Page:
Sri Lankans are debating whether their nation could successfully adapt a South African-style Truth and Reconciliation Commission (TRC) mechanism for post-conflict healing.
For Sri Lankan northerner Kalaiselvam, the sights and sounds of peace have replaced those of war.
Yet nearly five years after Sri Lanka’s ethnic conflict ended, things still aren’t quite right, said the Mullaitivuresident who lost many friends and relatives during the war. For Kalaiselvam and many others in Sri Lanka’s predominantly Tamil north, questions related to the war and its underlying causes remain unresolved.
A Truth and Reconciliation Commission (TRC) could change that, he said.
“I think if all parties– including the Tamil parties– have a say in this, it might benefit us and even help address various grievances of our minority community,” Kalaiselvam, 47, told Khabar South Asia.
Paikiasothy Saravanamuttu, who heads a Colombo policy think-tank, said such a dialogue could contribute to progress and healing.
“Unfortunately we are not addressing the sources of conflict. In fact, we are sustaining and reproducing them at present,” Saravanamuttu, executive director of the Centre for Policy Alternatives, told Khabar.
“Whether it be a TRC or something along those lines, if this were possible, there is no denying that the war has ended but the conflict continues and we are in danger of going back to the past.”
The government faces UN Human Rights Council pressure for alleged war crimes during the final stages of the conflict. Last month, the council voted to investigate Sri Lanka’s wartime conduct. The government has since said it will not co-operate with the probe.
Sri Lankan and South African officials met recently to explore the TRC national reconciliation concept. By early June, Cyril Ramaphosa, South Africa’s special envoy to Sri Lanka on the TRC issue, is expected to visit, the Sunday Leader reported.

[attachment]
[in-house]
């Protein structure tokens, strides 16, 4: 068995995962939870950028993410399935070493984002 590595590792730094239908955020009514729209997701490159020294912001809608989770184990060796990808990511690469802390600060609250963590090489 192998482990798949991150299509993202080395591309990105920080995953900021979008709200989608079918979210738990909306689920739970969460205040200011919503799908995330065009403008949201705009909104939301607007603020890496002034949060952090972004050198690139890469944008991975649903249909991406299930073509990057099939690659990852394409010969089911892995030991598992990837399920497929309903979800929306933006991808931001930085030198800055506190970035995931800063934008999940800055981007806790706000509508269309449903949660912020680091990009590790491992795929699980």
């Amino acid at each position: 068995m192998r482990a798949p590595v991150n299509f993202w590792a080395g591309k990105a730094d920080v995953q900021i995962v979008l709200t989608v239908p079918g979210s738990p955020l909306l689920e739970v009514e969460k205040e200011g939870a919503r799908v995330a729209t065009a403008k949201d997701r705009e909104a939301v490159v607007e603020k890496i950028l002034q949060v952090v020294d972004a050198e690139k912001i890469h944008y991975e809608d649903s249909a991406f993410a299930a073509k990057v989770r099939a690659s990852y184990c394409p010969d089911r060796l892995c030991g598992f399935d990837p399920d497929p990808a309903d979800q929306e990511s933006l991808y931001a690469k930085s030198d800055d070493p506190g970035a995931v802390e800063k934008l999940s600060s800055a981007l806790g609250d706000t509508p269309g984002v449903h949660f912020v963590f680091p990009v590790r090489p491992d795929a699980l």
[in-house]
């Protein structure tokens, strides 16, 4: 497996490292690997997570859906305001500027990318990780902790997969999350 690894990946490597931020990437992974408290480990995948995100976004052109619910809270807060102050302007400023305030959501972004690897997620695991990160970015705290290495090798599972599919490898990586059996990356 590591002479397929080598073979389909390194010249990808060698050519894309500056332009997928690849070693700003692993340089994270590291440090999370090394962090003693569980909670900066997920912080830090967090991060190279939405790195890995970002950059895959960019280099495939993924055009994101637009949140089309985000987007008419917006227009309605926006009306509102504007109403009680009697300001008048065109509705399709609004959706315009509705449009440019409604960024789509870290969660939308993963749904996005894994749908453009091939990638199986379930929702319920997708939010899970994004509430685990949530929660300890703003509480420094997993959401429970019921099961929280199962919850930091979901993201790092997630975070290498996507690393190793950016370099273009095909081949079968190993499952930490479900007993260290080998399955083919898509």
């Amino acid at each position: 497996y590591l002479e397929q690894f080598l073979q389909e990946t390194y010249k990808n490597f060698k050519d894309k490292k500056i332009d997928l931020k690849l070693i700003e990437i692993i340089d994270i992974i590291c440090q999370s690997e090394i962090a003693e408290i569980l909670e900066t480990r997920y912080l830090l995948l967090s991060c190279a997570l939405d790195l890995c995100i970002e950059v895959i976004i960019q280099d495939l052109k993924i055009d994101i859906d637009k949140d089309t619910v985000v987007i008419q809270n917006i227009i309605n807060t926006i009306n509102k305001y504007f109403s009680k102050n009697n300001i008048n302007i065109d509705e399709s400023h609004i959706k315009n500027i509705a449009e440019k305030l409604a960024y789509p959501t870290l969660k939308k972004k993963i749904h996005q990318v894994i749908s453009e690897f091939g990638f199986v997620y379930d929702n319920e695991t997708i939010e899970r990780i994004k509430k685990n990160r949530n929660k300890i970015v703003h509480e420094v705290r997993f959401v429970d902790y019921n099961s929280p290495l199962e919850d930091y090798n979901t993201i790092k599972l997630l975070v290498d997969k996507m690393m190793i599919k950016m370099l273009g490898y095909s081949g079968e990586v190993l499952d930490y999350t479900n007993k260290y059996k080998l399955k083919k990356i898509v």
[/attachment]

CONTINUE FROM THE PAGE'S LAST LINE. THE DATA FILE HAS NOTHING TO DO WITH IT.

Sri Lanka is still discussing the possibility of adapting the TRC model, but nothing has been finalised, according to government spokesman and Minister Keheliya Rambukwella.
Nonetheless, the TRC issue has many Sri Lankans examining whether the South African model could work. Under that model, perpetrators who committed politically motivated acts of violence would receive immunity in exchange for testimony.
Saravanamuttu is among those expressing doubts about the model’s applicability to Sri Lanka.
A mechanism for establishing the truth is needed, but people victimised or traumatised by the war cannot be expected to forget and forge ahead, he said.
“In any event it is difficult to conceive of a situation in which the Tamil National Alliance (TNA), which is the main Tamil political party in the country, will agree to a blanket amnesty and to waiving prosecutions,” Saravanamuttu added.
In an April 27th Sunday Leader interview, TNA MP Suresh Premachandran said: “In Sri Lanka, the war is over, but the conflict is still alive. What we want is a political settlement. After that they can establish a TRC or any other measures for further reconciliation, where Tamils, Muslims and Sinhalese live together.”
However, Asanga Abeyagoonasekera, executive director of the Lakshman Kadirgamar Institute of International Relations and Strategic Studies (LKIIRSS), a think-tank affiliated with the Ministry of External Affairs, is more optimistic.
“It would have to be a customised process for Sri Lanka because the South African and Sri Lankan situations are different in many ways,” Abeyagoonasekera told Khabar.
“Like Tutu, our religious leaders could also play an important role in helping achieve reconciliation. Also, building a wholesome relationship with our own diaspora community is essential,” he said.